[¶8] Meier argues we should rule the jurisdictional service requirements are exclusively found in N.D.C.C. § 28-32-42(4). According to Meier, interpreting the requirement of service on HRMS under N.D.C.C. § 54-44.3-12.2 to be jurisdictional would create a "trap for the unwary." We reject this argument for two reasons. First, Meier's argument rests on the incorrect premise that the Legislature cannot supplement the jurisdictional service requirements of N.D.C.C. § 28-32-42 through other statutes, at least in the absence of a reference to any additional requirements contained in N.D.C.C. § 28-32-42 itself. Meier's interpretation would create an unwieldy statutory provision. There are more than 100 statutes in the Century Code that reference N.D.C.C. ch. 28-32 as the procedure to be used for an appeal. Although we did not find other statutes that impose additional service requirements, numerous statutes alter the 30-day time period in N.D.C.C. § 28-32-42(1) for taking an appeal. See, e.g., N.D.C.C. § 2-05-19 (may appeal aeronautics commission's issuance of cease and desist order under N.D.C.C. ch. 28-32 "by filing written notice of appeal within seven days after service of the order"); N.D.C.C. § 13-04.1-13 (may appeal department of financial institution's assessment of civil money penalties under N.D.C.C. ch. 28-32 "by filing a written notice of appeal within twenty days after service of the assessment"); N.D.C.C. § 18-01-18 (appeal from abatement order of state fire marshal governed by N.D.C.C. ch. 28-32 "except that an appeal to the district court must be taken within ten days after the entry of the final order"). Second, we see no "trap for the unwary" because litigants must first consult the appeal procedures contained in the chapter of the Century Code governing the agency, commission or board involved in the proceedings to determine if N.D.C.C. ch. 28-32 even applies. Although those chapters might generally refer to N.D.C.C. ch. 28-32 as the procedure to be used for taking an appeal, they may also impose additional requirements, as does N.D.C.C. § 54-44.3-12.2.
[¶9] Meier argues that service of the notice of appeal and specifications of error on HRMS should be considered nonjurisdictional because of the legislative history of the 2009 amendment to N.D.C.C. § 54-44.3-12.2 which added the phrase, "including proper service upon the division," to the statute. See 2009 N.D. Sess. Laws ch. 510, § 1. Meier claims the legislative history suggests service on HRMS was intended for the sole purpose of certifying the administrative record to district court. Therefore, Meier contends, service on HRMS is similar to the filing of an undertaking or supersedeas bond, which we have ruled does not deprive a court of subject matter jurisdiction. See, e.g., MacDonald v. North Dakota Comm'n on Med. Competency, 492 N.W.2d 94, 99-100 (N.D. 1992); Spletto v. Board of Cnty. Comm'rs., 310 N.W.2d 726, 728-29 (N.D. 1981); Latendresse v. Latendresse, 283 N.W.2d 70, 73 (N.D. 1979). First, we do not consider legislative history when, as in this case, the statutory language is unambiguous. See, e.g., Prchal v. Prchal, 2011 ND 62, ¶ 15, 795 N.W.2d 693. Second, we decline to equate the filing of an undertaking or supersedeas bond with service of a notice of appeal, which this Court has long and consistently held is jurisdictional and necessary to properly perfect an appeal. See, e.g., Reliable, Inc. v. Stutsman Cnty. Comm'n, 409 N.W.2d 632, 634-35 (N.D. 1987); In re McIntyre's Estate, 78 N.D. 10, 21, 47 N.W.2d 527, 531 (1951); Matter of the Opening of Gold Street v. Newton, 2 Dakota 39, 40, 3 N.W. 311, 312 (1879). The practical necessity of service on HRMS as a requirement for perfecting an appeal may be questionable, but the "policy or the wisdom of a statute is for the Legislature to determine, not the courts." Sletten v. Briggs, 448 N.W.2d 607, 609 (N.D. 1989); see also Montana-Dakota Utils. Co. v. Johanneson, 153 N.W.2d 414, 423 (N.D. 1967).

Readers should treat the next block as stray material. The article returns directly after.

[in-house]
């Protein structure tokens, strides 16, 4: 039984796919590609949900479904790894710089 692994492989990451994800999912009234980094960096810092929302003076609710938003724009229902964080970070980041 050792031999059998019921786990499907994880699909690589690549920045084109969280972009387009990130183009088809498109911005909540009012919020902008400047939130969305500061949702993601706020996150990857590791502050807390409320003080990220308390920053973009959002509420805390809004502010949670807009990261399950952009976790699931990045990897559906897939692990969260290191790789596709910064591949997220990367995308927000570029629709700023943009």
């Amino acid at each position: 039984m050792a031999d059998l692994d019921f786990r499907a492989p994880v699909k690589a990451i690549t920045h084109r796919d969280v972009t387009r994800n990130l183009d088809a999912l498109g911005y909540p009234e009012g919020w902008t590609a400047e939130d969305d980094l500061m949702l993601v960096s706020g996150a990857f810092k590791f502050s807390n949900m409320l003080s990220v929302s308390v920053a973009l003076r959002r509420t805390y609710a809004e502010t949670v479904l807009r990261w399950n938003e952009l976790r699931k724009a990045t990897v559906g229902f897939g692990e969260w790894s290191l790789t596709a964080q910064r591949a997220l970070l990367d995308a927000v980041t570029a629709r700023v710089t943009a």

[¶10] The result in this case was foreshadowed by this Court's decision in Geffre, 2011 ND 45, ¶¶ 10-15, 795 N.W.2d 681, in which we refused to overrule the holding in North Dakota Dep't of Human Services v. Ryan, 2003 ND 196, ¶ 21, 672 N.W.2d 649, that the failure to serve a notice of appeal on HRMS did not deprive the district court of jurisdiction to consider the appeal. This Court noted the Legislature had amended N.D.C.C. § 54-44.3-12.2 effective August 1, 2009, and said "[w]e decline the Department's invitation to overrule Ryan when applied to administrative appeals taken before August 2009." Geffre, at ¶¶ 15, 16. We held "the district court did not err in refusing to dismiss Geffre's appeal because it was properly perfected under the law as it existed at the time." Id. at ¶ 16. Meier's argument that service on an assistant attorney general satisfies the requirement of service on HRMS would render the 2009 amendment to N.D.C.C. § 54-44.3-12.2 meaningless. We construe statutes in a way which does not render them meaningless because we presume the Legislature acts with purpose and does not perform idle acts. See Wheeler v. Gardner, 2006 ND 24, ¶ 15, 708 N.W.2d 908; State v. Haugen, 365 N.W.2d 549, 551 (N.D. 1985); see also N.D.C.C. § 1-02-38(2).
[¶11] We conclude service of the notice of appeal and specifications of error on HRMS is necessary to properly perfect an appeal from ALJ decisions under the Central Personnel System Act, N.D.C.C. ch. 54-44.3. Consequently, the district court correctly ruled that Meier failed to properly perfect his appeal and did not err in dismissing the appeal.
[¶12] It is unnecessary to address other arguments raised because they are either unnecessary to the decision or are without merit. The judgment is affirmed.
|[¶13]||Gerald W. VandeWalle, C.J.|
Dale V. Sandstrom
Daniel J. Crothers
Mary Muehlen Maring
Carol Ronning Kapsner